Waterlilles Blue Ceramic Museum Flower Vase by Monet 7.5HPN# SDA07
Waterlilies Impressionist Painting by Claude Monet illustrates some waterlily flowers floating in a blue pool near to the green grass of the edge of the pond. It was a beloved subject for Monet who painted it many times drawing from the natural environment of his French garden. The painting has been adapted to the surface of a ceramic vase where one can display a beautiful flower bouquet. The vase is oval with an uneven edge.
Art vase is made from kiln-fired ceramic, color and gloss finish, and measures 7.5 in H x 4 in W x 2.5 in D. Weight 0.8 lbs. PN SDA07.
This vase is part of an art vase collection called Silhouette d'Art. It is crafted from fine ceramic and decorated with a famous masterpiece painting. Vases are a cooperative effort between two European fine art manufacturers -- Parastone, a Dutch Art Company, and John Beswick, a British ceramic company. The famous art masterpieces are selected for their visual beauty and then applied to a special shaped vase design with a cut edge to enhance a design element from the painting.
Claude Monet (1840-1926)
Monet is considered one of the founding fathers of Impressionism. The term is even derived from his painting Impression, Soleil Levantdated 1872. At age 22, Monet, disappointed with traditional art education in Le Havre, moved to Paris. He took lessons from Charles Gleyre, where he met Renoir, Bazille and Sisley. The group were strongly opposed to classicism. They wanted to capture the fleeting light, with rapid brushstrokes and in elementary colors without worrying about the exactness of the representation of shapes. They worked en plein air in French which means outdoors (which had become possible because paint was now available in tubes). Daily life was depicted without symbolism or an underlying message.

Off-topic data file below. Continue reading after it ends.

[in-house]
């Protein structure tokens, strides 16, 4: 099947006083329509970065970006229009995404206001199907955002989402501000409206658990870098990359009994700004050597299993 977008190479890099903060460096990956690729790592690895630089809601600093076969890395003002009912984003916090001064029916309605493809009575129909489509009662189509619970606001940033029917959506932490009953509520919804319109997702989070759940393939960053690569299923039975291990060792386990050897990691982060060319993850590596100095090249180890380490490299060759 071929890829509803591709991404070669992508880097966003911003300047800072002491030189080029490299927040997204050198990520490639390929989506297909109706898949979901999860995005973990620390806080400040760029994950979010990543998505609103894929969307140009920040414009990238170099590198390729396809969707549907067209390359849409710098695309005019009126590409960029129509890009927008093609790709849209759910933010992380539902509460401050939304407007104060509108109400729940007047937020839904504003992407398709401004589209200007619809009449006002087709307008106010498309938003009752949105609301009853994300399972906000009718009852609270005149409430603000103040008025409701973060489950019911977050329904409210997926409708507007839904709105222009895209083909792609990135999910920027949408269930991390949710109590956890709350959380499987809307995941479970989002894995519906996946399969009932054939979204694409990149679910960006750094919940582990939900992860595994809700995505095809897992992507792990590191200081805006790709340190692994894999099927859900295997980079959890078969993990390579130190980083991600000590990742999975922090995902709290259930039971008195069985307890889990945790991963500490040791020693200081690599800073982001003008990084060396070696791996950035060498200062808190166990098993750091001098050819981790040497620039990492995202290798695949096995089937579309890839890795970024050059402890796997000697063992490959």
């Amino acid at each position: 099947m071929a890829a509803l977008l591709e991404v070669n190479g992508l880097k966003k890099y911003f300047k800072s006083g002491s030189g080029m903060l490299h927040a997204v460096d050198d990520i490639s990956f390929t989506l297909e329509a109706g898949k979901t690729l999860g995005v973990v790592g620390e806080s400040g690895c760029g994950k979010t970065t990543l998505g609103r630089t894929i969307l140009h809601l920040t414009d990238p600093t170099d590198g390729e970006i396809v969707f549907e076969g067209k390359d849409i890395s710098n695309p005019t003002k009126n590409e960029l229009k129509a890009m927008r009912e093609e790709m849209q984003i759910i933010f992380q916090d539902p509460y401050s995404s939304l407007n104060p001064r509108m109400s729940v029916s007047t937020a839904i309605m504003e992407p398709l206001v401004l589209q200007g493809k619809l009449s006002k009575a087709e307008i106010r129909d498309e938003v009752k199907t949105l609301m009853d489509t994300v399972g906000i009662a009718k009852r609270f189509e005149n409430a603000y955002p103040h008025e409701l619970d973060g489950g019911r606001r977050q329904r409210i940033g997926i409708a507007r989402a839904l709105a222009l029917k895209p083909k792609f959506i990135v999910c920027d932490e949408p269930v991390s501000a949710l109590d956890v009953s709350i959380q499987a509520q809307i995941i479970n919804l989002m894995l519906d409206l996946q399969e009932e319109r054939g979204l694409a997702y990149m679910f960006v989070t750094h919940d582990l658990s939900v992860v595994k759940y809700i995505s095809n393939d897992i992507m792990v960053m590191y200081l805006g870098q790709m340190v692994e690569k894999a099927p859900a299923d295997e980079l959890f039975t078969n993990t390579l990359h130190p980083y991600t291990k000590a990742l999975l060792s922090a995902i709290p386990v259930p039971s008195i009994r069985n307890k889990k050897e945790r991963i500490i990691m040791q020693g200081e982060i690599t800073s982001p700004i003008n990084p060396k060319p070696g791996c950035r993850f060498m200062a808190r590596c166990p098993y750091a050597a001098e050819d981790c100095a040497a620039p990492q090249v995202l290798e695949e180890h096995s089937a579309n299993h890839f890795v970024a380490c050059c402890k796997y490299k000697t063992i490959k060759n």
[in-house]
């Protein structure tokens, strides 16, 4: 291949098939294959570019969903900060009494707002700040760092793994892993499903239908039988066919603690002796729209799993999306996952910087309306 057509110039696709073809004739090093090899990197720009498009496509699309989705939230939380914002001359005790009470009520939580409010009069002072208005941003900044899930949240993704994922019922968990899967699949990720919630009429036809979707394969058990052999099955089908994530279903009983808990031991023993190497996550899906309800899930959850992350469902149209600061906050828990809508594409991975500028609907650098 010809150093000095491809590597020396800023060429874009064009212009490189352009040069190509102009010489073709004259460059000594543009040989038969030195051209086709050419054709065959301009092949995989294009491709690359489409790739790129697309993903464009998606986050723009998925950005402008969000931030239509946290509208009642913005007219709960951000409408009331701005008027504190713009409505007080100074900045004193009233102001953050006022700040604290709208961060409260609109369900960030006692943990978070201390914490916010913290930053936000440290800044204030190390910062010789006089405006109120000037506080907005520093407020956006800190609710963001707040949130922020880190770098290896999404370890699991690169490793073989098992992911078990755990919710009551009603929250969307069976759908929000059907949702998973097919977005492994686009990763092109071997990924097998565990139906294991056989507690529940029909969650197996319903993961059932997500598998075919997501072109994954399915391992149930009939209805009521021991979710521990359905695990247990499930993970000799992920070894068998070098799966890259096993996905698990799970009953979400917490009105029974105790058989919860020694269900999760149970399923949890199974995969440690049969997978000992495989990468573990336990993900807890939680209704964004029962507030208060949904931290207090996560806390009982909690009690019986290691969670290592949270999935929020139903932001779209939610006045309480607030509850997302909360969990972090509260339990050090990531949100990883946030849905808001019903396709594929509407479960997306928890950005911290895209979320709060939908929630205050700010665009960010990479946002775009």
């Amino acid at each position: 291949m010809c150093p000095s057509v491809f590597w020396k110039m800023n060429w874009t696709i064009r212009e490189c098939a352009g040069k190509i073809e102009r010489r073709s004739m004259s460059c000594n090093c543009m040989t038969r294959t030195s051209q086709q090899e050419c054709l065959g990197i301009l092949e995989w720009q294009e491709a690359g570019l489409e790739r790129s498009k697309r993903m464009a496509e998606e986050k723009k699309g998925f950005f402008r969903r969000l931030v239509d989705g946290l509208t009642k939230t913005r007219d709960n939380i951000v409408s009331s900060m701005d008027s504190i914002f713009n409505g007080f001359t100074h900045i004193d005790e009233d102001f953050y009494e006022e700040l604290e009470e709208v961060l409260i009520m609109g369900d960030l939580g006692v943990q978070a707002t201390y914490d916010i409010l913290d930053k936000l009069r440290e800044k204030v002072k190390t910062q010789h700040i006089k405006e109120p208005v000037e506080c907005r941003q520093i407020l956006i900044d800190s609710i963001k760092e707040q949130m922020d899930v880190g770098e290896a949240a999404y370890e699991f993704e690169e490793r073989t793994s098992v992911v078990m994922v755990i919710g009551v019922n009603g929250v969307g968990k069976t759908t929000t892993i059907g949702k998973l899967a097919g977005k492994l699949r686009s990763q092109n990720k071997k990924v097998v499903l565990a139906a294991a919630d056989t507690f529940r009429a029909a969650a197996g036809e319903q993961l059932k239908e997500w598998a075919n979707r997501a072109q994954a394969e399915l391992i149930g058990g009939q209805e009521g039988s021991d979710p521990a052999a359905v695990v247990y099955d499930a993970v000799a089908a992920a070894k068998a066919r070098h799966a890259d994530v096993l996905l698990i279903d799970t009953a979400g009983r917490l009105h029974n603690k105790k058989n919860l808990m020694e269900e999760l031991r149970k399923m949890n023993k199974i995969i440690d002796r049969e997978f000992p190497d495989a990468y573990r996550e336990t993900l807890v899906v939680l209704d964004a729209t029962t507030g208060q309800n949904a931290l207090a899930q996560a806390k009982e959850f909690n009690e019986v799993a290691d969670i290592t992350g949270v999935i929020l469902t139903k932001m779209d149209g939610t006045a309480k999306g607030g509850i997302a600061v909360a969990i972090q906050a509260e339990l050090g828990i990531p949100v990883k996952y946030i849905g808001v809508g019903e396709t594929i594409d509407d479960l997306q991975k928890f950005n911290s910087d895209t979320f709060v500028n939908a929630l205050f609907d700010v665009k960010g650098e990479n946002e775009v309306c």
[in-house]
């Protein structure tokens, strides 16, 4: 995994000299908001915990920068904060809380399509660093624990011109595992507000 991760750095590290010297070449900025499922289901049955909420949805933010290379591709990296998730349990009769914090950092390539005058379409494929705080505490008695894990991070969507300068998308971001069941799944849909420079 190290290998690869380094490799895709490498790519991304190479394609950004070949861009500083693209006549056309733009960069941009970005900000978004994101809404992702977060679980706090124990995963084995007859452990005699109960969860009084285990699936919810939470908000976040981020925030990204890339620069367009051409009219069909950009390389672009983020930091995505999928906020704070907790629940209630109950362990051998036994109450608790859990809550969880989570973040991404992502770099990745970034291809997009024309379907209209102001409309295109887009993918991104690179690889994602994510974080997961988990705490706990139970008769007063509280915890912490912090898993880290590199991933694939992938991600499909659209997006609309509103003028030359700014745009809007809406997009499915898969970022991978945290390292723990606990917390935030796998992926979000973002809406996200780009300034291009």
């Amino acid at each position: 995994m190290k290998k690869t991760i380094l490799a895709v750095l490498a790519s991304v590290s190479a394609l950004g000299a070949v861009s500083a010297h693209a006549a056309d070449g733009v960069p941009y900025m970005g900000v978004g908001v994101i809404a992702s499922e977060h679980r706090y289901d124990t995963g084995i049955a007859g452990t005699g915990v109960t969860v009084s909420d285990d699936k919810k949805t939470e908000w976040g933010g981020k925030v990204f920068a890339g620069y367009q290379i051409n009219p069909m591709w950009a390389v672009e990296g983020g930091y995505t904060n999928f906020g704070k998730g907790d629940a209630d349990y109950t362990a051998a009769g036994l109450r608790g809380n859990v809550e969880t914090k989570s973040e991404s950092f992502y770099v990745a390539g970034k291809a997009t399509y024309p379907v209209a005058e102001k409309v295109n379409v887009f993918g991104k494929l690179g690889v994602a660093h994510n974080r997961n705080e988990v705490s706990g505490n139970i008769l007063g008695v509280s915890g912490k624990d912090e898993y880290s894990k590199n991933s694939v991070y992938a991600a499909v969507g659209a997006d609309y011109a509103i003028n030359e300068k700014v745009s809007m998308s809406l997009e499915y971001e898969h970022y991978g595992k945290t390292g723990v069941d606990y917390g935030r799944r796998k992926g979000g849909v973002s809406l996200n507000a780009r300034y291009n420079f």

Water Lilies Painting by Monet (1908)
From 1883 onwards, Monet lived in the village of Giverny and worked on a series of paintings which depicted the same subjects in varying light and weather conditions. The subject of one of these series was the pond with water lilies in his own garden, which he painted over 250 times.
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